PIJ #54, March – May 1995
Soil erosion is perhaps the world’s most chronic environmental problem that is literally costing the earth. The soil it carries off now totals 20 billion tons a year and this loss is not only severely degrading the environment, it is eroding the economic viability of countries. Despite enormous effort, standard soil conservation methods have been largely unsuccessful. However, a remarkable tropical grass may hold the key to a cheap, practical solution for controlling soil erosion on a huge scale in tropical and semi-arid regions. It also has many attributes that make it useful to farmers.
Vetiver (Vetiveria zizanoides) is a densely tufted, perennial clump grass with stiff leaf bases which overlap.
It forms narrow, dense hedges when planted along the contours of sloping land, slowing down run-off and helping the water soak into the soil rather than washing off the slope. The stiff foliage also blocks the passage of soil and debris which gradually builds up a soil terrace.
This deeply rooted, persistent grass has restrained erodable soils for decades in India, the Caribbean and in Fiji, where its use was discovered by John Greenfield in the late 1950s.
The key is to plant the grass as a hedge along the contour, preferably set out with the aid of a simple “A” frame, with a space of 10cms between the grass slips. Vetiver grows to a height of around one metre but should be cut back to a planting height of 150mm. The thatch can then be placed behind the newly planted slips to provide an instant filter to control run-off. We did this with amazing results on an urban-fringe forestry programme to control erosion on bare, decomposed granite soil on the hills above Hong Kong. The night after planting saw a very heavy tropical rainstorm. We went next morning and found that two inches of soil had been held back behind the intact grass hedge.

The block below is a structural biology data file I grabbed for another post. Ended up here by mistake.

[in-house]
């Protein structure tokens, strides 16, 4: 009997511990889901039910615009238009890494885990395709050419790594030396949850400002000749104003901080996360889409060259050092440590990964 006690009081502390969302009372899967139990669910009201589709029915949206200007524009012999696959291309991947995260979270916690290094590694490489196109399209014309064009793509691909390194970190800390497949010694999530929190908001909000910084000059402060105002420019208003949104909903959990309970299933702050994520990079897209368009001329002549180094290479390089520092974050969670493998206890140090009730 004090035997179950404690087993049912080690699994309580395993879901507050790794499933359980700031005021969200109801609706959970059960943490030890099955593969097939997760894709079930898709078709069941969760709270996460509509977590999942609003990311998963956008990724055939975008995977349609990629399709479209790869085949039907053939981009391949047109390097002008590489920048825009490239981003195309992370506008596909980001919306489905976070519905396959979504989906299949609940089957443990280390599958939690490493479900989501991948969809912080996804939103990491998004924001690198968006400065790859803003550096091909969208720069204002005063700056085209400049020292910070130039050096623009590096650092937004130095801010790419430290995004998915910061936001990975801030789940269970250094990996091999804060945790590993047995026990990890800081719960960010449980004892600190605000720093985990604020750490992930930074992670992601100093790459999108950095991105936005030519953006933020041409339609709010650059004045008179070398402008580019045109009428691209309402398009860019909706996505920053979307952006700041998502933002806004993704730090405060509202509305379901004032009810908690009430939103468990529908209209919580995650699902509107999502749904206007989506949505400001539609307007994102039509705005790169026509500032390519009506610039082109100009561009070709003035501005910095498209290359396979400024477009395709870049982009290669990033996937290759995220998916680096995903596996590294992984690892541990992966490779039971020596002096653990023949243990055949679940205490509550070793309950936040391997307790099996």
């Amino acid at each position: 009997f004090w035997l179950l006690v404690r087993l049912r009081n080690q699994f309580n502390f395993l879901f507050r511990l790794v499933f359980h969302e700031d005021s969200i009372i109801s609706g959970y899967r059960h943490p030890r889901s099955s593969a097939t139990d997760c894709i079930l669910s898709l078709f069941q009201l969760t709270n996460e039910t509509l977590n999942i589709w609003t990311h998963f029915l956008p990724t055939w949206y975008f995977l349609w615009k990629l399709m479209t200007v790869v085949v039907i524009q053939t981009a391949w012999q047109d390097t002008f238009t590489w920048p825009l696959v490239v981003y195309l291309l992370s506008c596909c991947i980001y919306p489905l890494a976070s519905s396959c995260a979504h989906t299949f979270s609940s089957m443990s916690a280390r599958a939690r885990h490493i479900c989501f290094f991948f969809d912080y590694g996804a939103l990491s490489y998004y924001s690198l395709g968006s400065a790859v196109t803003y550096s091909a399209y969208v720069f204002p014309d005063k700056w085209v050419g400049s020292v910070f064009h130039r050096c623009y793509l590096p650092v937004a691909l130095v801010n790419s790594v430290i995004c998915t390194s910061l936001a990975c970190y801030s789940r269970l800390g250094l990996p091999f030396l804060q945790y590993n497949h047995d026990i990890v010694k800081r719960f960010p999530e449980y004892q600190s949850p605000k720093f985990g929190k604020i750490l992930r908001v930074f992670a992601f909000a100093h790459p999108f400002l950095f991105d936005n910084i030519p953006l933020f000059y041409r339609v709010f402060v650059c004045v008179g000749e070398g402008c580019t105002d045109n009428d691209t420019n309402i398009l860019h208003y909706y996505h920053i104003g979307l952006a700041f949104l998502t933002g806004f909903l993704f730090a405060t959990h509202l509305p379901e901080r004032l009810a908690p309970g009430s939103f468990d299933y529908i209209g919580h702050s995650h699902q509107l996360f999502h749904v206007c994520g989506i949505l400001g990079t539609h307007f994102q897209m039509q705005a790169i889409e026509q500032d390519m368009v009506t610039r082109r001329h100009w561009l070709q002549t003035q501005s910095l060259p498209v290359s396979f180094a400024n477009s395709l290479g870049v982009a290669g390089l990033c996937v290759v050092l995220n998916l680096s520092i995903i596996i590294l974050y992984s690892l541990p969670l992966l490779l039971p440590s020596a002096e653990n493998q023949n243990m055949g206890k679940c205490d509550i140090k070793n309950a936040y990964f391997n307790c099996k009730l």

Vetiver is a live system, rather than engineered (bulldozers, graders, bunds, contour drains), which grows with the deposition of sediment. In Fiji, vetiver hedges which have been in position on 20 percent slopes for thirty years have built up terraces two metres high. Experimental plots in Colombia showed significant soil loss reductions using vetiver hedges, where in one year, soil losses were reduced to 1.4 tons per hectare compared to 143 tons per hectare for a bare fallow control.
Best results arise from a two metre vertical interval between hedges, but this depends on the degree of slope and the friability of the soil. On our friable soils in Hong Kong a double staggered row had the best effect. The edges of unsealed roads and drainage ditches can also be protected by vetiver.
Because of their basal density, vetiver hedges are far more effective in controlling erosion than lemongrass or hedges of trees or shrubs such as Leucanea.
Vetiver is a native of northern India and southern China, growing where the annual rainfall is more than 300mm, or 600mm where there is a six month dry season. It can also survive more than a month of submergence. Its growth is limited by frost. Vetiver grows in soils from pH 4.5 in Ethiopia and China to pH 10.5 in India and in saline soils up to an electrical conductivity of 4.0.
Minimal Space Requirements
Vetiver has an upright growth habit, although hedges perform best when kept 500mm high and wide. This means that vetiver hedges can be introduced on farms with minimum changes to the existing farm layout. Because vetiver roots grow vertically for at least three metres, not only do they bind the soil, but they do not compete with neighbouring crops for water and nutrients, unlike agroforestry alley cropping systems. Vetiver can be planted along the edge of existing terraces to reinforce the banks against collapse. The oil in vetiver roots also appears to be a deterrent to burrowing rats.
Low Maintenance and Many Uses